Draft Guide to Medicare Benefits Called Confusing
A preliminary draft of the 2006 Medicare handbook will be reworked after members of Congress, insurers, state insurance regulators and advocates for beneficiaries criticized the handbook, the New York Times reported.
One major problem is the new prescription drug benefit – which will be confusing under the best of circumstances because it is new – is not fully explained. The guide does not describe the gap in coverage that beneficiaries will face after paying a $250 deductible. At that point, Medicare pays 75 percent of the next $2,250 in drug costs, but nothing between that figure and $5,100 - a gap in coverage of $2,850.
Also, the 106-page handbook mixes together the well-known, government-run Medicare program, which covers 36 million people, and Medicare programs administered through private health maintenance organizations and preferred provider organizations, in which fewer than 100,000 have enrolled, the Times reported.
Vicki Gottlich, a lawyer at the Center for Medicare Advocacy, a nonprofit group that counsels beneficiaries, told the newspaper that it was "inaccurate and misleading" to emphasize the similarities between the two plans, which in fact are quite different.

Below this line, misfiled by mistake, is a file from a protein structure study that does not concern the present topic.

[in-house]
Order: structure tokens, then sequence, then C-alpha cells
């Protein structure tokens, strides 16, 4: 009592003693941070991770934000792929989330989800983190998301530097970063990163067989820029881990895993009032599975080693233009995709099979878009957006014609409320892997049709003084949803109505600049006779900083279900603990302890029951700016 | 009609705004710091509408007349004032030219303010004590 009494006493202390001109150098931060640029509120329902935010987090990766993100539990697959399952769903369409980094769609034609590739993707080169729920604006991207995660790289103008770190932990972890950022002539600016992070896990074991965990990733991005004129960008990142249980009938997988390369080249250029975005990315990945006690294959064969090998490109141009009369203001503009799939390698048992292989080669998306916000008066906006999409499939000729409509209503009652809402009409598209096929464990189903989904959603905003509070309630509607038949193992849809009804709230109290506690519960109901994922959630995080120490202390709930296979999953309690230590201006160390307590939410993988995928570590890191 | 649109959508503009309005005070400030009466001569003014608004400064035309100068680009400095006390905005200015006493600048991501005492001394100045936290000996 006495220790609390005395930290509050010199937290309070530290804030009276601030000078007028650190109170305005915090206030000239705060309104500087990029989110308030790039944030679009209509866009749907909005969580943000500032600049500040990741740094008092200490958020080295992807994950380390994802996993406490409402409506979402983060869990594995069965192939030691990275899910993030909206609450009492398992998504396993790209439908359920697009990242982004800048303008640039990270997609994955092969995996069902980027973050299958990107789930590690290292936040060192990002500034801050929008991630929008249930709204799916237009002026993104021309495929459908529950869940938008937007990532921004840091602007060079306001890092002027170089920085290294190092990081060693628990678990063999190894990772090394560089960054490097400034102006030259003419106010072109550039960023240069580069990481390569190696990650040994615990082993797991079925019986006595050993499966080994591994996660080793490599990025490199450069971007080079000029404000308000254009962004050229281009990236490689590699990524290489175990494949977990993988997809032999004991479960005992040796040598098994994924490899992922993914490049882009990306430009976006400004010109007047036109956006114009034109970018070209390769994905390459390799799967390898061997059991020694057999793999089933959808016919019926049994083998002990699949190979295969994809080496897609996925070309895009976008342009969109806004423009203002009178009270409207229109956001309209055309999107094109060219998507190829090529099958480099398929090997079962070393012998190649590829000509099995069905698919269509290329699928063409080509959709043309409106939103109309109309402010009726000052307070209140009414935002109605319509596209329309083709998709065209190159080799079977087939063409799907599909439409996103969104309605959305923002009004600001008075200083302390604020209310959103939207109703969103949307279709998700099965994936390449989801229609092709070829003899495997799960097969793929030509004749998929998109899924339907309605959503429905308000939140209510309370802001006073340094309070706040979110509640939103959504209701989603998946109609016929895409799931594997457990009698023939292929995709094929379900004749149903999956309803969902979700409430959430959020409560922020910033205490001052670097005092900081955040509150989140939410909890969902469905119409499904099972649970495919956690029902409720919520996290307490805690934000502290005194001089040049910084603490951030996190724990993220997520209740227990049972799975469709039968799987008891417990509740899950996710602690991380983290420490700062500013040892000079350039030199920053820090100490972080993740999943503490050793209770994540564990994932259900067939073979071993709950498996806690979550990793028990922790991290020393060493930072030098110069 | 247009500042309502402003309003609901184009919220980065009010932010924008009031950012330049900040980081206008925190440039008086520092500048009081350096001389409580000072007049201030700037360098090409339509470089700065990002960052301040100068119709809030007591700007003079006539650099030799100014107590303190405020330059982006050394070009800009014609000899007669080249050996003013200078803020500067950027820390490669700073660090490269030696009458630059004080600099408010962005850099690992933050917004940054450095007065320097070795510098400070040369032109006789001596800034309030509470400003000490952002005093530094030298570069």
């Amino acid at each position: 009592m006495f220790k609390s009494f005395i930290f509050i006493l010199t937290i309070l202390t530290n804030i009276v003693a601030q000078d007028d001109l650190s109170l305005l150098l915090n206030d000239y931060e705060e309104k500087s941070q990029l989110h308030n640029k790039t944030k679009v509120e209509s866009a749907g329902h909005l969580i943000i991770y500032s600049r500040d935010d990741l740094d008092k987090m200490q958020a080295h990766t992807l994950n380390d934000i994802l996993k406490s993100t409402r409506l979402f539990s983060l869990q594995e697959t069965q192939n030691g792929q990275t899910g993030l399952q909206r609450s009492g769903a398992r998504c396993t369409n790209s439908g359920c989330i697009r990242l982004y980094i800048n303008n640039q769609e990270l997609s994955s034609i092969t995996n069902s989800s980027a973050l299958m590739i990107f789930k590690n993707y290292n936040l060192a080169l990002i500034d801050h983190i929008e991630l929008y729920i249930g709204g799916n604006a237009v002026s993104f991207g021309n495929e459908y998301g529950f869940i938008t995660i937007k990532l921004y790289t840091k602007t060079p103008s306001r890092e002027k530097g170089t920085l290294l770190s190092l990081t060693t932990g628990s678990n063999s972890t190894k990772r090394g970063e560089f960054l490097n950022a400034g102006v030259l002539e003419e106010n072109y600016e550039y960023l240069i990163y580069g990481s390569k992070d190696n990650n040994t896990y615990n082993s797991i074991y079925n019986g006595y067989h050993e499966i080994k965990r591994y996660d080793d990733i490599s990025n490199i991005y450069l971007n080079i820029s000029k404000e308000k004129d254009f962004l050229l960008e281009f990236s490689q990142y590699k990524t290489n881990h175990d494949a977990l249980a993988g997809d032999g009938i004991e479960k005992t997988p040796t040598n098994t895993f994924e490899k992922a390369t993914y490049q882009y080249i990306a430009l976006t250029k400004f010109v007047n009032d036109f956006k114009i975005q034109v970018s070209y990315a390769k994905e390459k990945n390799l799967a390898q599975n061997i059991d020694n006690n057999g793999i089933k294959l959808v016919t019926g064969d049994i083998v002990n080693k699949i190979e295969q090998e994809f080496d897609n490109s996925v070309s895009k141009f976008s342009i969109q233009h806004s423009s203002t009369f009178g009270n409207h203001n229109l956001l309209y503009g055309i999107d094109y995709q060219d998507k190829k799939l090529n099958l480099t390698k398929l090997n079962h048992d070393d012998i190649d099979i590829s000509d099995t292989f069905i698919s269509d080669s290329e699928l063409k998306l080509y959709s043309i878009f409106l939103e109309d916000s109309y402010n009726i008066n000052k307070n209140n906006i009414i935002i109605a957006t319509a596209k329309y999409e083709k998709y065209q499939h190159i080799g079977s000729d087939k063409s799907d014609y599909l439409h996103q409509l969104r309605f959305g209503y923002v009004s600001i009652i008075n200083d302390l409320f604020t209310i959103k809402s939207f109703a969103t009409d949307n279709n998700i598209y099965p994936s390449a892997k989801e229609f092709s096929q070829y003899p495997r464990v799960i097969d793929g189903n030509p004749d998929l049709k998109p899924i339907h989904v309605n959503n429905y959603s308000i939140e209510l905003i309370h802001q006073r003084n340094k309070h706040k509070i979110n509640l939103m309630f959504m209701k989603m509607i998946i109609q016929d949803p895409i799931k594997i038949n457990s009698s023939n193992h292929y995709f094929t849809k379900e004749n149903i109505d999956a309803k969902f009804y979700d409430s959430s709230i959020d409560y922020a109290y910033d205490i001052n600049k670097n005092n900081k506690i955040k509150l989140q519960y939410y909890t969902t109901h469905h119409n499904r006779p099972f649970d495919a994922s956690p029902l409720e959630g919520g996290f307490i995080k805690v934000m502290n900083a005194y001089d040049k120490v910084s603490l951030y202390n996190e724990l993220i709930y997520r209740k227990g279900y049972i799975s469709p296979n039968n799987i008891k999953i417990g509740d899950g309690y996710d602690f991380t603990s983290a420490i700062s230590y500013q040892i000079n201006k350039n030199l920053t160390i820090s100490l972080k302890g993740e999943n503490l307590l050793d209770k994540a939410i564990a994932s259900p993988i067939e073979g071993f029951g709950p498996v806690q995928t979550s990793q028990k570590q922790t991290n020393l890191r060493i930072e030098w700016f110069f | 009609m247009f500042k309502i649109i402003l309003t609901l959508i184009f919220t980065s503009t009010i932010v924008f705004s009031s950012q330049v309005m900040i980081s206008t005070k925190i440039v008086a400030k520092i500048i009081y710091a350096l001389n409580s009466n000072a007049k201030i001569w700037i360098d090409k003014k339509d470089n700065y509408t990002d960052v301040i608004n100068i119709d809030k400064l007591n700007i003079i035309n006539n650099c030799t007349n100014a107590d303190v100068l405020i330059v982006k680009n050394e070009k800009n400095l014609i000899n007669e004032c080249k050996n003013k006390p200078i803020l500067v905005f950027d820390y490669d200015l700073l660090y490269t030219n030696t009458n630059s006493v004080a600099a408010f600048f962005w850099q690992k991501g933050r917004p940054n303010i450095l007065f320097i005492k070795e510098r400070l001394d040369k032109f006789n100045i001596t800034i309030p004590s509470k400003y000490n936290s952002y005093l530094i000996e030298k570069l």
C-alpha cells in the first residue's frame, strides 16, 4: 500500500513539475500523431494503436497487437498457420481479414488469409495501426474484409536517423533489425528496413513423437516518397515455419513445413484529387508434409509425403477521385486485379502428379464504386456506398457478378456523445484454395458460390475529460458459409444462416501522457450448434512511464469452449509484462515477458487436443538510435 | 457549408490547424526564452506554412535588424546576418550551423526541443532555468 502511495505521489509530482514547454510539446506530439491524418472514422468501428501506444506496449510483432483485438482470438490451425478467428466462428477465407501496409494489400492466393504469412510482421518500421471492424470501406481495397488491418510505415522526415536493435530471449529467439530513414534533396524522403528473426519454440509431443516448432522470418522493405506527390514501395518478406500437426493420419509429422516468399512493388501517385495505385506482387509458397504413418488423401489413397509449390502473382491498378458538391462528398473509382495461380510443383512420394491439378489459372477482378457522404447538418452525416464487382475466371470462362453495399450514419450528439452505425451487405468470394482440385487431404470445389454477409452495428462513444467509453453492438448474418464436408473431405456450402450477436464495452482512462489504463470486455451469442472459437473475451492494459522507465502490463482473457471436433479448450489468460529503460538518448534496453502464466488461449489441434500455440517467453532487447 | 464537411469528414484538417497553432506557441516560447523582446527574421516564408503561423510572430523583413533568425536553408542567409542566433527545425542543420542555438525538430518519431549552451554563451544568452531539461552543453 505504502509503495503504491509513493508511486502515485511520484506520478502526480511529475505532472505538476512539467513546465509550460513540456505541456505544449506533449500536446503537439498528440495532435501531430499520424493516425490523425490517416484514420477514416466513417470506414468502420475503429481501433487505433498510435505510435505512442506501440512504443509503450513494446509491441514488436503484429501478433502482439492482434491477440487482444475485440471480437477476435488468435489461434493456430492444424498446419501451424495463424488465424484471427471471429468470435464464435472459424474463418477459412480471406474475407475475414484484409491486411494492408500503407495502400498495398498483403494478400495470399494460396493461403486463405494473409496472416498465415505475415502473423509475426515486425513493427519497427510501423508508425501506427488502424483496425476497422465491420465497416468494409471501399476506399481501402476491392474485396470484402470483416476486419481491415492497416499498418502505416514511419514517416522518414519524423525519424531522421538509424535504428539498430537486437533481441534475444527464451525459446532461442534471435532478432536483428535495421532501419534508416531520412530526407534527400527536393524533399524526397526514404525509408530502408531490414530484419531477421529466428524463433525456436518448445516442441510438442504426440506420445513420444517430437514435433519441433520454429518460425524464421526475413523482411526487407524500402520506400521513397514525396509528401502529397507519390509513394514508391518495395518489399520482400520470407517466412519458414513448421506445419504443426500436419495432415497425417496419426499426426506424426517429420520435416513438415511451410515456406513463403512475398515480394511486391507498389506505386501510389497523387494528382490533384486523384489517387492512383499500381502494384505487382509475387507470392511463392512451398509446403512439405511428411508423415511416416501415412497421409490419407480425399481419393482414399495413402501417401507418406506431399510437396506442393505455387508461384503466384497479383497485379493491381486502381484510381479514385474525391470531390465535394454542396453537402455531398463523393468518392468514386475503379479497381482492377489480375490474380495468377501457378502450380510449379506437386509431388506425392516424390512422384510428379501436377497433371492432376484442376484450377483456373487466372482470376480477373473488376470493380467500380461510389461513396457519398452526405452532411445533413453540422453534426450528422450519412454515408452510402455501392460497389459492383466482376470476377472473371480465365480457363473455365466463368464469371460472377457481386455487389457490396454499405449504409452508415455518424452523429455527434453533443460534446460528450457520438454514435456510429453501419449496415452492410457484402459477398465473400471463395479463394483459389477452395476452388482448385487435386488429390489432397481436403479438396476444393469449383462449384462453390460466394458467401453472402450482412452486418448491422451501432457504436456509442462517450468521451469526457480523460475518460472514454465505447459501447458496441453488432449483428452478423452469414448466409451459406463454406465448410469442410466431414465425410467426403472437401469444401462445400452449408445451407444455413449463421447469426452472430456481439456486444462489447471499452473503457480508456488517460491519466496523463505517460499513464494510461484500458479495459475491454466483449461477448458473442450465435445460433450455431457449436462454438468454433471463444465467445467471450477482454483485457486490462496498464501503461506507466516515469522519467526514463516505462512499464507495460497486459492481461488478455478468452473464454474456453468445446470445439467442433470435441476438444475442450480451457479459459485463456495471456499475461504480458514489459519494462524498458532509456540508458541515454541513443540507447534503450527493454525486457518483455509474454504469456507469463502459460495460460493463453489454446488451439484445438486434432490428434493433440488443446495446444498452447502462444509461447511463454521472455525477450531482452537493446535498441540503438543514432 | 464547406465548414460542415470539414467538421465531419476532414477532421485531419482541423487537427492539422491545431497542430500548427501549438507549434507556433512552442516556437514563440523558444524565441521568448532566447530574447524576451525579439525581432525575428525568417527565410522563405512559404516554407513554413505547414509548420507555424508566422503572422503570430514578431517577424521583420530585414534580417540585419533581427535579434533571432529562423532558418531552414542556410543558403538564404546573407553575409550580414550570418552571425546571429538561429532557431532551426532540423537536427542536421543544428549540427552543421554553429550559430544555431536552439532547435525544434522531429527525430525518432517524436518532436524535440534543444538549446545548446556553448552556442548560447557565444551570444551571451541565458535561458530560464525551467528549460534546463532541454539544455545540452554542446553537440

Advocates for older Americans are urging simplicity in the Medicare program. The AARP, for example, said that new research shows “too many options can produce paralysis.” Also, the Kaiser Family Foundation found in an April poll that two-thirds of Americans 65 and older said they did not understand the new drug benefit, which becomes available Jan. 1.
The foundation, in its Kaiser Daily Health Policy Report, said that other critics have said the ”Medicare & You” guidebook contains unfamiliar terminology, such as "creditable coverage"; misleading information about switching health plans; and uses income figures that differ from those used by the Social Security Administration.
The Centers for Medicare and Medicaid Services will revise the handbook, which will be sent to all Medicare beneficiaries in the fall after it is corrected, said spokesman Gary R. Karr. "It's a real challenge to describe things accurately and completely while not giving so much detail that you overload and confuse the beneficiaries," he said. “It's a balancing act. The handbook is taken very seriously by beneficiaries. We've got to make sure we get it right."